What’s a New Player to Do?

While looking at comics you might have noticed a flyer in the shop for this U-Con Gaming Convention and thought, “I like games, maybe I’ll check them out.” Or perhaps your friend, spouse or neighbor has been going to this gaming convention for years and said that you should come, you’ll love it! It could be that you’ve heard of U-Con vaguely through the years and decided this is the year you are going to attend. Whatever the reason, you’re new to the convention, or gaming in general and you’ve decided to jump into the foray.

Great! Where to start though? Hmmm. There are a LOT of things to choose from in the events list. It’s almost overwhelming!

First of all, may I recommend purchasing the $15 “Play Games all Weekend” ribbon? It seems like a bit of cash to drop on top of the registration costs but for someone new to gaming it does two neat things. It allows you to sit in on most scheduled events and play without registering specifically for the event (provided it hasn’t sold out already to people who have purchased specific tickets for the event). It also won’t lock you into a specific event like a ticket would, so you can “smorgasbord” (or “buffet” if you prefer) the events and have the freedom to drop in on something that sounds interesting.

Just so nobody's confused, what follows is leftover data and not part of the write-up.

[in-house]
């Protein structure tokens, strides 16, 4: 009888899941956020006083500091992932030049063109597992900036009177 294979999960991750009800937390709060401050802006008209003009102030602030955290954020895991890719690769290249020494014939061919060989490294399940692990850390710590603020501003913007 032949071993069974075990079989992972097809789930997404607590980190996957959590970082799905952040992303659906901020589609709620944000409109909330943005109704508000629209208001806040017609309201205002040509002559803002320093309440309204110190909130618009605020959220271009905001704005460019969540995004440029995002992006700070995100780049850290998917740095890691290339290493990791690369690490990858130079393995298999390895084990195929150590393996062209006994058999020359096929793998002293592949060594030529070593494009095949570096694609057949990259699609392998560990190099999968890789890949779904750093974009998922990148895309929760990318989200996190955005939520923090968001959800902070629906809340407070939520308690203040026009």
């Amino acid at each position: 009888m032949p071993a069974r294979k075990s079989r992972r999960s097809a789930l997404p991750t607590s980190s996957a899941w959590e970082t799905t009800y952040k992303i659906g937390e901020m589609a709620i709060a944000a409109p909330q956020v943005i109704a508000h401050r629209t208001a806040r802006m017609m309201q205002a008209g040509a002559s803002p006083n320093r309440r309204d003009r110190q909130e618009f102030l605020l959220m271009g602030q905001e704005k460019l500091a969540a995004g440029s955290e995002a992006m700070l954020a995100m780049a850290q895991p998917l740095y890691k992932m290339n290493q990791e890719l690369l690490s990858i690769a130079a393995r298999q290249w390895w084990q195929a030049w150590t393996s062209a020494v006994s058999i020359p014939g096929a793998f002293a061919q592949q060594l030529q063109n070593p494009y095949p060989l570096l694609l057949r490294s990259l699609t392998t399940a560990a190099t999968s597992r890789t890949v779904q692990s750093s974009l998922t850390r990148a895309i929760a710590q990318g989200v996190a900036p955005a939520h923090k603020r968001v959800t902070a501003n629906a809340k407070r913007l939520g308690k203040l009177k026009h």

The other neat thing the “Play Games all Weekend” ribbon does is let you check out games from the U-Con games library or play games in the Mayfair Games room without spending a generic ticket to do so. Both places have copies of many of the games being run at U-Con and both places are staffed with people who would love to sit down and explain the rules of the game and play a hand/round or two with you. This way you can familiarize yourself with the games and decide that maybe Fluxx isn’t your thing or that Settlers of Catan is the best game since the dawn of time.

So what games to play? Even if you pare down the events to the 1-A or 1-B categories (No experience needed – Involves little to no strategic thinking and is mostly luck based, No experience needed – involves a little strategy and some luck) there are a lot of choices. So here’s a short list of Games for New Players.

Board and Card Games:

Settlers of Catan (1-A). I admit straight up that I have never played Settlers, however in every description of Giant Settlers of Catan (run by Mayfair games) it says “Rules will be taught for newcomers!” Settlers is very popular and giant Settlers just sounds cool. In fact, I think I’ll drop in myself and learn to play.

Formula D (1-B). Michael Cook is running a series of Formula D events and although he says it uses advanced rules, he also mentions that he is willing to teach new players.

Pandemic (1-B). Amorphous Blob Games will teach you how to play this cooperative game about fighting the rampant spread of global infection.

Fluxx (1-A). It’s got the simplest set of rules I know of (draw a card/play a card), yet as you play the rules and the goals change. I’ve also never seen anyone stop and confer with the directions because the cards tell you exactly how to play them and what they do. You can jump into this game with no previous experience and do just fine.